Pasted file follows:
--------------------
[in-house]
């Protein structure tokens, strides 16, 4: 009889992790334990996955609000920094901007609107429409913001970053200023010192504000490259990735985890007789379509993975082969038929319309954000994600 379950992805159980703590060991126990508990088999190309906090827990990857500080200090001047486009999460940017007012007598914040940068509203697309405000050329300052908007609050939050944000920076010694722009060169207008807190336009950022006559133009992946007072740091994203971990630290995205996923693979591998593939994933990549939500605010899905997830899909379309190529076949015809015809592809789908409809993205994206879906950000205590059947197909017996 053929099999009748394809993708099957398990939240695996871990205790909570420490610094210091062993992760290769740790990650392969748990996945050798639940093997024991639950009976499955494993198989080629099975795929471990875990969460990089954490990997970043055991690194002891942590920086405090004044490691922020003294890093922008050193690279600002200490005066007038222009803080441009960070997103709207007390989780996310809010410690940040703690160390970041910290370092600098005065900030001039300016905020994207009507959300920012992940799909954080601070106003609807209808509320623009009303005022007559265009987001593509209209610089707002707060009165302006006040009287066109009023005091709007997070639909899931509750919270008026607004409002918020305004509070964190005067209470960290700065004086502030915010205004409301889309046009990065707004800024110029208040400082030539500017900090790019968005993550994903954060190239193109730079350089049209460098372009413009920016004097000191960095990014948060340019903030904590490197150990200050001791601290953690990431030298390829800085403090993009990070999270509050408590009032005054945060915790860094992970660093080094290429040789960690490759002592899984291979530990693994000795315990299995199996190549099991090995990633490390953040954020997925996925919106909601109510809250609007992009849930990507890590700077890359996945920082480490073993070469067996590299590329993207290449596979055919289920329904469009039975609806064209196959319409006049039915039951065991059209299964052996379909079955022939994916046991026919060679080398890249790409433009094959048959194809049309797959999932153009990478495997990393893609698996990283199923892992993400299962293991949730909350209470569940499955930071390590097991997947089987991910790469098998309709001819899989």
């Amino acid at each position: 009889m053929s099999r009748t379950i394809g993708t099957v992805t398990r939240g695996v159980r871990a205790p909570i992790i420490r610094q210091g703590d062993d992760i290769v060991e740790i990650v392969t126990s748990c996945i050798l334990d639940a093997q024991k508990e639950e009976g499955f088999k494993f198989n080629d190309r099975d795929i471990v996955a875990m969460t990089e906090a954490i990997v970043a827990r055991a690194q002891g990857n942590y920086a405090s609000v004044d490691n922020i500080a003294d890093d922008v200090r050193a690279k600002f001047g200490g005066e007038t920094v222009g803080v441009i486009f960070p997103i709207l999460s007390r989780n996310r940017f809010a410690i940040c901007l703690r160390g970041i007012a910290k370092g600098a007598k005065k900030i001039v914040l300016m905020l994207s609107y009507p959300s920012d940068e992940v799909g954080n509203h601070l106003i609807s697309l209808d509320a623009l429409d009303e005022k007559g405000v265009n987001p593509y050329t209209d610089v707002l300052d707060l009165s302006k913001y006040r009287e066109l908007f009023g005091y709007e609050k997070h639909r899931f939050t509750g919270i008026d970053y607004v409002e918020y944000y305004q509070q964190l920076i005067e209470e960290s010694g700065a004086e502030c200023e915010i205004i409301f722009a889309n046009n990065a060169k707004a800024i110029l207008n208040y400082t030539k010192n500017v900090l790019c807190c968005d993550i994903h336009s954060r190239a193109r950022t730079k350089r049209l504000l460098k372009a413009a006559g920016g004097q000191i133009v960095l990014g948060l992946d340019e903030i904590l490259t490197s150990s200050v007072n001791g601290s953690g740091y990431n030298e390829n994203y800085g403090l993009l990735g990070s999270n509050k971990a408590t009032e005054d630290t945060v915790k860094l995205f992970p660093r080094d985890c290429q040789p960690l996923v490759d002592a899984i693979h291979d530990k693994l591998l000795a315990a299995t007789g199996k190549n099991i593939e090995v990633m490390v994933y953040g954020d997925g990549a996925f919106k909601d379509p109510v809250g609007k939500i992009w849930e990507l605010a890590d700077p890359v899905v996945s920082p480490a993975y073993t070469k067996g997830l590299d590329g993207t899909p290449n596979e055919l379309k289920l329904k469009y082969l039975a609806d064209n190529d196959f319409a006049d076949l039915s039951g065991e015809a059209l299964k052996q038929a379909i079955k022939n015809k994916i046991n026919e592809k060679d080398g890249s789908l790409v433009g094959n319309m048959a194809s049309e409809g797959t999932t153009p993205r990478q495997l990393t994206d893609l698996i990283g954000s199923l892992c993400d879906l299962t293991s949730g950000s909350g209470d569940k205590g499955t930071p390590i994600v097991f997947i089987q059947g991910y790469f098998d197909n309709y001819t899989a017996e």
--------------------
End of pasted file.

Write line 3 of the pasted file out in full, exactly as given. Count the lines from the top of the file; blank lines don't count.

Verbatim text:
């Amino acid at each position: 009889m053929s099999r009748t379950i394809g993708t099957v992805t398990r939240g695996v159980r871990a205790p909570i992790i420490r610094q210091g703590d062993d992760i290769v060991e740790i990650v392969t126990s748990c996945i050798l334990d639940a093997q024991k508990e639950e009976g499955f088999k494993f198989n080629d190309r099975d795929i471990v996955a875990m969460t990089e906090a954490i990997v970043a827990r055991a690194q002891g990857n942590y920086a405090s609000v004044d490691n922020i500080a003294d890093d922008v200090r050193a690279k600002f001047g200490g005066e007038t920094v222009g803080v441009i486009f960070p997103i709207l999460s007390r989780n996310r940017f809010a410690i940040c901007l703690r160390g970041i007012a910290k370092g600098a007598k005065k900030i001039v914040l300016m905020l994207s609107y009507p959300s920012d940068e992940v799909g954080n509203h601070l106003i609807s697309l209808d509320a623009l429409d009303e005022k007559g405000v265009n987001p593509y050329t209209d610089v707002l300052d707060l009165s302006k913001y006040r009287e066109l908007f009023g005091y709007e609050k997070h639909r899931f939050t509750g919270i008026d970053y607004v409002e918020y944000y305004q509070q964190l920076i005067e209470e960290s010694g700065a004086e502030c200023e915010i205004i409301f722009a889309n046009n990065a060169k707004a800024i110029l207008n208040y400082t030539k010192n500017v900090l790019c807190c968005d993550i994903h336009s954060r190239a193109r950022t730079k350089r049209l504000l460098k372009a413009a006559g920016g004097q000191i133009v960095l990014g948060l992946d340019e903030i904590l490259t490197s150990s200050v007072n001791g601290s953690g740091y990431n030298e390829n994203y800085g403090l993009l990735g990070s999270n509050k971990a408590t009032e005054d630290t945060v915790k860094l995205f992970p660093r080094d985890c290429q040789p960690l996923v490759d002592a899984i693979h291979d530990k693994l591998l000795a315990a299995t007789g199996k190549n099991i593939e090995v990633m490390v994933y953040g954020d997925g990549a996925f919106k909601d379509p109510v809250g609007k939500i992009w849930e990507l605010a890590d700077p890359v899905v996945s920082p480490a993975y073993t070469k067996g997830l590299d590329g993207t899909p290449n596979e055919l379309k289920l329904k469009y082969l039975a609806d064209n190529d196959f319409a006049d076949l039915s039951g065991e015809a059209l299964k052996q038929a379909i079955k022939n015809k994916i046991n026919e592809k060679d080398g890249s789908l790409v433009g094959n319309m048959a194809s049309e409809g797959t999932t153009p993205r990478q495997l990393t994206d893609l698996i990283g954000s199923l892992c993400d879906l299962t293991s949730g950000s909350g209470d569940k205590g499955t930071p390590i994600v097991f997947i089987q059947g991910y790469f098998d197909n309709y001819t899989a017996e």